Scared or Prepared?

Diane Tyrrell, CCD, MA Ed
January 2015

For campers to have a successful experience we must prepare them for the unknown, build their confidence, and give them the tools needed to succeed in our camp's environment. As camps will always have new participants entering at some level, there is a great benefit in implementing a camper preparedness program to ensure campers and staff are prepared to attend as participants and employees. Intended to create an environment that supports participant success, a quality, well-planned camper and staff preparedness program helps ensure attending your camp is comfortable, welcoming, and inclusive.

For those who are bottom-line oriented, this is about good customer service. Camps spend a lot of resources — including staff/ volunteer time and substantial amounts of money — on efforts to fill their camps with paying or funded customers. At the end of the day, the quality of the experience matters, especially if one hopes to retain the camper for next season. The odds of a successful experience are greater when staff are well prepared to deliver and campers are well prepared to attend. And happy campers tend to generate more campers.

For camps with the goal of serving youth, adults, or families new to their camp, under-resourced individuals, or campers and families from diverse demographics and cultures new to the camp experience, failing to provide the appropriate support prior to attending can be devastating. And a bad camp experience may be worse than having had no camp experience at all.

Camps seriously committed to ensuring that all new participants are truly prepared to attend camp must do more than the typical open house and written information for parents (what-to-pack lists, policies, transportation schedules, etc.) prior to attending. Rather, for those serving campers and families from demographics new to their camps, and new to the camp experience, operators must be willing to go beyond the preparation strategies that have been successful with their traditional clientele.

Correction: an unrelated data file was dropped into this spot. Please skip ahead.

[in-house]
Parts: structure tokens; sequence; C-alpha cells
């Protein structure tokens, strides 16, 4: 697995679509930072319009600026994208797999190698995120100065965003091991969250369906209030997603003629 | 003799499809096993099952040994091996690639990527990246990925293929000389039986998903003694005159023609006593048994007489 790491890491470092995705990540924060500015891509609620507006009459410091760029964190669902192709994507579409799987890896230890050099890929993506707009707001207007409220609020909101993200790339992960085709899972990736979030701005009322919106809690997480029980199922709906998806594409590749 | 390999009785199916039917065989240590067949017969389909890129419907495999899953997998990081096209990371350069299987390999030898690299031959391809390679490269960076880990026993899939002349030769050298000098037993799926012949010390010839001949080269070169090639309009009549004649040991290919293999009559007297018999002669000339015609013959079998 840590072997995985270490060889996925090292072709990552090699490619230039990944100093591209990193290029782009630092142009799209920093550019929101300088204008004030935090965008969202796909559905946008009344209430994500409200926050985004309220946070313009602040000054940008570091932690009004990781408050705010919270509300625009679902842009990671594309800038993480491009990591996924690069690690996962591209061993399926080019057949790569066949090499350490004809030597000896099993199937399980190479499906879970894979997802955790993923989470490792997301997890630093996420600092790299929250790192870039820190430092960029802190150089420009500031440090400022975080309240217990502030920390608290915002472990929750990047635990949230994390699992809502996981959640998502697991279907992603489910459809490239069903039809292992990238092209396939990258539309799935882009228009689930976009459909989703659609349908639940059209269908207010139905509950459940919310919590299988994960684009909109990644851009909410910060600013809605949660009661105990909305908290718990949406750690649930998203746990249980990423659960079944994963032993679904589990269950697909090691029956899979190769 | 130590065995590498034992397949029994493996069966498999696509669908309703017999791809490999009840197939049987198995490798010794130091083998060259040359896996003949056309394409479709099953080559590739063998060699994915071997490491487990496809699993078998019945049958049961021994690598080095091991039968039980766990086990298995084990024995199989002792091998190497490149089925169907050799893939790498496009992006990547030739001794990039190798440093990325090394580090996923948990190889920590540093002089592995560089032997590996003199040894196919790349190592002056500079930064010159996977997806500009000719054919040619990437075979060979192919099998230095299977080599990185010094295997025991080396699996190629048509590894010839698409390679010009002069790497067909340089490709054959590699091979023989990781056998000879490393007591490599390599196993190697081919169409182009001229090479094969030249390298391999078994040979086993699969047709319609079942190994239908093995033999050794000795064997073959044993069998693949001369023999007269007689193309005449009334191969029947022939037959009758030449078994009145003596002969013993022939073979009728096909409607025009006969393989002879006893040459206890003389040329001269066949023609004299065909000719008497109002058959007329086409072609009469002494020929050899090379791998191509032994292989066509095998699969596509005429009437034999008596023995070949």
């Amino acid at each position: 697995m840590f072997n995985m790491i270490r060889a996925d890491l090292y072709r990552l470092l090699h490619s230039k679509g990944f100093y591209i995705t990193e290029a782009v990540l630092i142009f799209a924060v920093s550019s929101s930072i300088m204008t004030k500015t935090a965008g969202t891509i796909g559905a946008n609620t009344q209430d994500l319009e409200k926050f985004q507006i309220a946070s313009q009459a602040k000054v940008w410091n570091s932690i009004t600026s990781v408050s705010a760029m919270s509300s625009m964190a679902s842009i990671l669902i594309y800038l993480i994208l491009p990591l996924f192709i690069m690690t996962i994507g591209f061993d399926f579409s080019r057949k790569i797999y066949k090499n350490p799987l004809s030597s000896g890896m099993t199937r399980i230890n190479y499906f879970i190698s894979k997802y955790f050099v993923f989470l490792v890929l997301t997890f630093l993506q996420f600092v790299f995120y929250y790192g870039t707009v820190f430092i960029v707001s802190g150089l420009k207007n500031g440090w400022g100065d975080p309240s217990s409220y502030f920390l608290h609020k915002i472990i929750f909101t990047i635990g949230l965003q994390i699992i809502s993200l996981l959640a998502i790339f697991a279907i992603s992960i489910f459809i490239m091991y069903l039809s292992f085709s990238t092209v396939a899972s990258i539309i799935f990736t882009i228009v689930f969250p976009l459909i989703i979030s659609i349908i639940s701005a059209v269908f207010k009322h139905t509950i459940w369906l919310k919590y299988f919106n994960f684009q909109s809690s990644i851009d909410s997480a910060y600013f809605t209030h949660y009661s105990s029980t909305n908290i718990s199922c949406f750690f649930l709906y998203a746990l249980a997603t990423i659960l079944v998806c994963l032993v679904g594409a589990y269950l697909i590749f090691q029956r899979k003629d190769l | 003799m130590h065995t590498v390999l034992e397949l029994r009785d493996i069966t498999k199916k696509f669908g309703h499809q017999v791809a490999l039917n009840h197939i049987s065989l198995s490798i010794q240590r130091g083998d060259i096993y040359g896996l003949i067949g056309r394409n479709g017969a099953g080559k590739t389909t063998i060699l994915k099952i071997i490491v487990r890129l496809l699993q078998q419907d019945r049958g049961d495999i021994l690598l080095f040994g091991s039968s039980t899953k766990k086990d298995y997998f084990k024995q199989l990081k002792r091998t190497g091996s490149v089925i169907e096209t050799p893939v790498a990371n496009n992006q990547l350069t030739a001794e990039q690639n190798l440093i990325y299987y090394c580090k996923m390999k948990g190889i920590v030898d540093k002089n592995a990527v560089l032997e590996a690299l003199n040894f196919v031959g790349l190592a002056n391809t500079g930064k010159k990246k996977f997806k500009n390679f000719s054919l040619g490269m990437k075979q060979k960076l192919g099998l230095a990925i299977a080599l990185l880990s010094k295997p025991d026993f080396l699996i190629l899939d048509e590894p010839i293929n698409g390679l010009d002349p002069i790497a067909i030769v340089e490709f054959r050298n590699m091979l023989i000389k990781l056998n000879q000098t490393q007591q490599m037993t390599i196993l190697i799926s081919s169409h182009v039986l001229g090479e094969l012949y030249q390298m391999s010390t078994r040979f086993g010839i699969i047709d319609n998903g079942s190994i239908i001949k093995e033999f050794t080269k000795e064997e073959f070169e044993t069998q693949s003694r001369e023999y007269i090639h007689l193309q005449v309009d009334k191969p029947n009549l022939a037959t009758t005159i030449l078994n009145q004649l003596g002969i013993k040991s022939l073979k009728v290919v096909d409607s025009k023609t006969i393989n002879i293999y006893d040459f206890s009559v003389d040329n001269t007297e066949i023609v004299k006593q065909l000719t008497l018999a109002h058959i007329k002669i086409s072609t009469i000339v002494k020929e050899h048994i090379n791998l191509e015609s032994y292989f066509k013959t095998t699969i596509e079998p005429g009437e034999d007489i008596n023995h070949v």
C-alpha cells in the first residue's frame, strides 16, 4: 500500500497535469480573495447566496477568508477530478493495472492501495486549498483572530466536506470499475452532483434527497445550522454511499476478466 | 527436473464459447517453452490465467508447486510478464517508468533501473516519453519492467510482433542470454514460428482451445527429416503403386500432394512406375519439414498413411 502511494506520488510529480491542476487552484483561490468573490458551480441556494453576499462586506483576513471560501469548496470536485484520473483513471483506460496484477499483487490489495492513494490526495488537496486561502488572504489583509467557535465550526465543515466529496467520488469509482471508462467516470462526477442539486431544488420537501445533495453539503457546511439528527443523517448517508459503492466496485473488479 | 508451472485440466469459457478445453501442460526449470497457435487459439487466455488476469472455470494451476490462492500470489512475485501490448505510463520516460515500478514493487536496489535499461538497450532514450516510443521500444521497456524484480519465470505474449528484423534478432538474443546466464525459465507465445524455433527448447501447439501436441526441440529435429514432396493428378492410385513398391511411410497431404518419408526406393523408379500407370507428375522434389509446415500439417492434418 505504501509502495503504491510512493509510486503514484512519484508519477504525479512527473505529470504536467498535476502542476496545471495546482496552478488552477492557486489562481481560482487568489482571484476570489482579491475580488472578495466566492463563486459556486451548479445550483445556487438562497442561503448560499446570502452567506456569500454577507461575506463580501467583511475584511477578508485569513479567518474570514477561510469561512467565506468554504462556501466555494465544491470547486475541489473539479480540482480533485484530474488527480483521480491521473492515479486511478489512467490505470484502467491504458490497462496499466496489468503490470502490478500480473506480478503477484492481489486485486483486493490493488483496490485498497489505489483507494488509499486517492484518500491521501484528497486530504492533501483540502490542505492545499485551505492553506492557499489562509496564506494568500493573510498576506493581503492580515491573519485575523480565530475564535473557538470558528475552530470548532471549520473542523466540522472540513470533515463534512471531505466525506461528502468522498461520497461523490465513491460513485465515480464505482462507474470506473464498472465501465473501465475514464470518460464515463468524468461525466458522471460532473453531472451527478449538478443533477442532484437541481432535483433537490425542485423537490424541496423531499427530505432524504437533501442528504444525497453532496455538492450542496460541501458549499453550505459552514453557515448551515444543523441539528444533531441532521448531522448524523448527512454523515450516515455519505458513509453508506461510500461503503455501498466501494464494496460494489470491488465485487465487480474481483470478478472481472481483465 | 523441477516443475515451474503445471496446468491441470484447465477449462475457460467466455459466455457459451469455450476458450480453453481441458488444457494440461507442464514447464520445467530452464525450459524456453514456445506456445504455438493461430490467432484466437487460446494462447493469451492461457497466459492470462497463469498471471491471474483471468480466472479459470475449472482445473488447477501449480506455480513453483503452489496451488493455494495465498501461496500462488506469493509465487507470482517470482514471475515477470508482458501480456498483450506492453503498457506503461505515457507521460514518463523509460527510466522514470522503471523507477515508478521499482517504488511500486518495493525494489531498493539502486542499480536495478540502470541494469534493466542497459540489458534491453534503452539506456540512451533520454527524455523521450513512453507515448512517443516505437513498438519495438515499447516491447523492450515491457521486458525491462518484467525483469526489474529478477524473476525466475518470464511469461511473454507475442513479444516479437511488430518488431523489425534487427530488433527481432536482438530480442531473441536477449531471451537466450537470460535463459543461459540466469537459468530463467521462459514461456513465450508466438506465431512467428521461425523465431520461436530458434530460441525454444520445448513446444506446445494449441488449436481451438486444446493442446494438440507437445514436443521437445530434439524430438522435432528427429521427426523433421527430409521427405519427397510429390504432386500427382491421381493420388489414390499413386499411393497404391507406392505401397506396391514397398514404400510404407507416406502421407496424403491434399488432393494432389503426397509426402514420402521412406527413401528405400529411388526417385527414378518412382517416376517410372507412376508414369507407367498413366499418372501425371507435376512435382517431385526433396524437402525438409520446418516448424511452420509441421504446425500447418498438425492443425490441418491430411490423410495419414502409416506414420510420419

In providing a positive experience for new campers, camps cannot take a onesize- fits-all approach. The information and preparation support needed may be very different from what you have typically provided. The creation of an intentional camper and staff preparedness program can be a critical step in providing a level playing field so new campers (and supporting family members) experience the same level of success as long-standing participants.

Successful preparation and integration of new clientele requires dedication and commitment. To serve a new demographic, and do it well, the camp may have to change — possibly in many ways. Your camp may need to alter how facilities are used, modify facilities, hire more staff, modify job descriptions, and provide additional staff training. You may also have to modify operating procedures for activities, allow schedule changes, or change policies for things like cell phones, visitation, or dress code requirements. For under-resourced youth or families, you may have to provide new services, such as transportation, bed linens, or tuition assistance, or modify current services, such as offering a broader scope of health care.

While the development of a comprehensive plan for preparing campers and staff cannot be covered in depth in the space of an article of this size, there are a few critical key points to consider.

Learning and Training

Before successfully integrating new participants in to your camp, you need to understand who they are. Serving participants from a diverse demographic new to the camp requires in-depth cultural learning, including a clear understanding of their values, expectations, needs, and beliefs. This training needs to be well thought out and carefully delivered by knowledgeable individuals. Camps should bring in professional consultants as needed — this is not the time to "wing it." Cutting corners will only shortchange the participants and may also have a negative impact on the camp.